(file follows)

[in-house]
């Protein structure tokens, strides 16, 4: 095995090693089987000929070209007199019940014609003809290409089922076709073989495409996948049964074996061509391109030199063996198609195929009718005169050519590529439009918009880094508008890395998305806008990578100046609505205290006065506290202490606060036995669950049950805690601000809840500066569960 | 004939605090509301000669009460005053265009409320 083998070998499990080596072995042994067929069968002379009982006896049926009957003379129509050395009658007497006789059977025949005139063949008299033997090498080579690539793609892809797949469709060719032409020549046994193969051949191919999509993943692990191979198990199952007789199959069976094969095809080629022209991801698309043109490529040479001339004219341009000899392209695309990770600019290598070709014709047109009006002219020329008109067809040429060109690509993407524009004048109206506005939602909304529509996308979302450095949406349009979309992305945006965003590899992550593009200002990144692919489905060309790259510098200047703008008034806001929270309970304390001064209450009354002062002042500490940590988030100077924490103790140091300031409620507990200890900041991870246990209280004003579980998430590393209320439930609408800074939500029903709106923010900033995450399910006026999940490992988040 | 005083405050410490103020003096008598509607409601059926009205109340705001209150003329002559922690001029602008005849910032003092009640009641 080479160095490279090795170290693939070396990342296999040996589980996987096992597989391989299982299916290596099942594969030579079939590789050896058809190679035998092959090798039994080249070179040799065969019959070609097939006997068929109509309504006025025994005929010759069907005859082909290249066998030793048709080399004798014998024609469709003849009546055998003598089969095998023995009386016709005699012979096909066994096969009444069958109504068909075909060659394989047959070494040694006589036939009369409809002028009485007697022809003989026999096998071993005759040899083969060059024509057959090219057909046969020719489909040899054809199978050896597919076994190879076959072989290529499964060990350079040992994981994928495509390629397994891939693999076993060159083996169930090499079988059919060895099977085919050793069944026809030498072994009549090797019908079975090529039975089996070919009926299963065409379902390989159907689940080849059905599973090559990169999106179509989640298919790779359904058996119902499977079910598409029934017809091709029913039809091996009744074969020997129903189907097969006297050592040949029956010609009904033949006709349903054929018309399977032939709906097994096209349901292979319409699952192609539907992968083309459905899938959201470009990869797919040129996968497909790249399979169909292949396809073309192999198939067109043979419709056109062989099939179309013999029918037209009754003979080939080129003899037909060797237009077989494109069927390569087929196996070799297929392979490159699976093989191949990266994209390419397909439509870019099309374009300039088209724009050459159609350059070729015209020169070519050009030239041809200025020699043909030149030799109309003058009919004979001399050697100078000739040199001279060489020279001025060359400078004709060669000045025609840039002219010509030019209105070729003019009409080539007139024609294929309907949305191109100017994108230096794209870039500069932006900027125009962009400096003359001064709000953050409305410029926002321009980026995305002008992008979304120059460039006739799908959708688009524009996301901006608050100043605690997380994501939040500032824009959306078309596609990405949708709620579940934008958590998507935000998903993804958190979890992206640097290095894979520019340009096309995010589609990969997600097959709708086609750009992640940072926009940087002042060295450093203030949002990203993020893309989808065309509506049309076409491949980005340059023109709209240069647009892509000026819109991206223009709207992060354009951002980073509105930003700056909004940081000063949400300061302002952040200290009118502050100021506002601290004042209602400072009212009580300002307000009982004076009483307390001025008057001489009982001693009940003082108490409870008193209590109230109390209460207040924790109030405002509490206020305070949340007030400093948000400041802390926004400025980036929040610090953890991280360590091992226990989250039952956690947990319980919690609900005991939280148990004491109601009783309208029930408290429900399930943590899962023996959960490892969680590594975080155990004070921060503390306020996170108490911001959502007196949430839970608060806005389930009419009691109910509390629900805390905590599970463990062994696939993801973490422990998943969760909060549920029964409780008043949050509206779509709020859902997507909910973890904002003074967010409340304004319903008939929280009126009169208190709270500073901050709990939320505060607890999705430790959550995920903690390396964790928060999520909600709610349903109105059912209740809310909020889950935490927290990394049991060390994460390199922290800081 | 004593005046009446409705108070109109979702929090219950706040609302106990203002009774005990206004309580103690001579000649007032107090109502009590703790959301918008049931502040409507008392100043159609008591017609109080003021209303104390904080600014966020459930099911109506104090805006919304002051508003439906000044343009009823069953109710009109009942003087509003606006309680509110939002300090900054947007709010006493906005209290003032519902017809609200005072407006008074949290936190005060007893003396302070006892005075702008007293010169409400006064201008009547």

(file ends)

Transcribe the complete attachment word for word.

[in-house]
């Protein structure tokens, strides 16, 4: 095995090693089987000929070209007199019940014609003809290409089922076709073989495409996948049964074996061509391109030199063996198609195929009718005169050519590529439009918009880094508008890395998305806008990578100046609505205290006065506290202490606060036995669950049950805690601000809840500066569960 | 004939605090509301000669009460005053265009409320 083998070998499990080596072995042994067929069968002379009982006896049926009957003379129509050395009658007497006789059977025949005139063949008299033997090498080579690539793609892809797949469709060719032409020549046994193969051949191919999509993943692990191979198990199952007789199959069976094969095809080629022209991801698309043109490529040479001339004219341009000899392209695309990770600019290598070709014709047109009006002219020329008109067809040429060109690509993407524009004048109206506005939602909304529509996308979302450095949406349009979309992305945006965003590899992550593009200002990144692919489905060309790259510098200047703008008034806001929270309970304390001064209450009354002062002042500490940590988030100077924490103790140091300031409620507990200890900041991870246990209280004003579980998430590393209320439930609408800074939500029903709106923010900033995450399910006026999940490992988040 | 005083405050410490103020003096008598509607409601059926009205109340705001209150003329002559922690001029602008005849910032003092009640009641 080479160095490279090795170290693939070396990342296999040996589980996987096992597989391989299982299916290596099942594969030579079939590789050896058809190679035998092959090798039994080249070179040799065969019959070609097939006997068929109509309504006025025994005929010759069907005859082909290249066998030793048709080399004798014998024609469709003849009546055998003598089969095998023995009386016709005699012979096909066994096969009444069958109504068909075909060659394989047959070494040694006589036939009369409809002028009485007697022809003989026999096998071993005759040899083969060059024509057959090219057909046969020719489909040899054809199978050896597919076994190879076959072989290529499964060990350079040992994981994928495509390629397994891939693999076993060159083996169930090499079988059919060895099977085919050793069944026809030498072994009549090797019908079975090529039975089996070919009926299963065409379902390989159907689940080849059905599973090559990169999106179509989640298919790779359904058996119902499977079910598409029934017809091709029913039809091996009744074969020997129903189907097969006297050592040949029956010609009904033949006709349903054929018309399977032939709906097994096209349901292979319409699952192609539907992968083309459905899938959201470009990869797919040129996968497909790249399979169909292949396809073309192999198939067109043979419709056109062989099939179309013999029918037209009754003979080939080129003899037909060797237009077989494109069927390569087929196996070799297929392979490159699976093989191949990266994209390419397909439509870019099309374009300039088209724009050459159609350059070729015209020169070519050009030239041809200025020699043909030149030799109309003058009919004979001399050697100078000739040199001279060489020279001025060359400078004709060669000045025609840039002219010509030019209105070729003019009409080539007139024609294929309907949305191109100017994108230096794209870039500069932006900027125009962009400096003359001064709000953050409305410029926002321009980026995305002008992008979304120059460039006739799908959708688009524009996301901006608050100043605690997380994501939040500032824009959306078309596609990405949708709620579940934008958590998507935000998903993804958190979890992206640097290095894979520019340009096309995010589609990969997600097959709708086609750009992640940072926009940087002042060295450093203030949002990203993020893309989808065309509506049309076409491949980005340059023109709209240069647009892509000026819109991206223009709207992060354009951002980073509105930003700056909004940081000063949400300061302002952040200290009118502050100021506002601290004042209602400072009212009580300002307000009982004076009483307390001025008057001489009982001693009940003082108490409870008193209590109230109390209460207040924790109030405002509490206020305070949340007030400093948000400041802390926004400025980036929040610090953890991280360590091992226990989250039952956690947990319980919690609900005991939280148990004491109601009783309208029930408290429900399930943590899962023996959960490892969680590594975080155990004070921060503390306020996170108490911001959502007196949430839970608060806005389930009419009691109910509390629900805390905590599970463990062994696939993801973490422990998943969760909060549920029964409780008043949050509206779509709020859902997507909910973890904002003074967010409340304004319903008939929280009126009169208190709270500073901050709990939320505060607890999705430790959550995920903690390396964790928060999520909600709610349903109105059912209740809310909020889950935490927290990394049991060390994460390199922290800081 | 004593005046009446409705108070109109979702929090219950706040609302106990203002009774005990206004309580103690001579000649007032107090109502009590703790959301918008049931502040409507008392100043159609008591017609109080003021209303104390904080600014966020459930099911109506104090805006919304002051508003439906000044343009009823069953109710009109009942003087509003606006309680509110939002300090900054947007709010006493906005209290003032519902017809609200005072407006008074949290936190005060007893003396302070006892005075702008007293010169409400006064201008009547």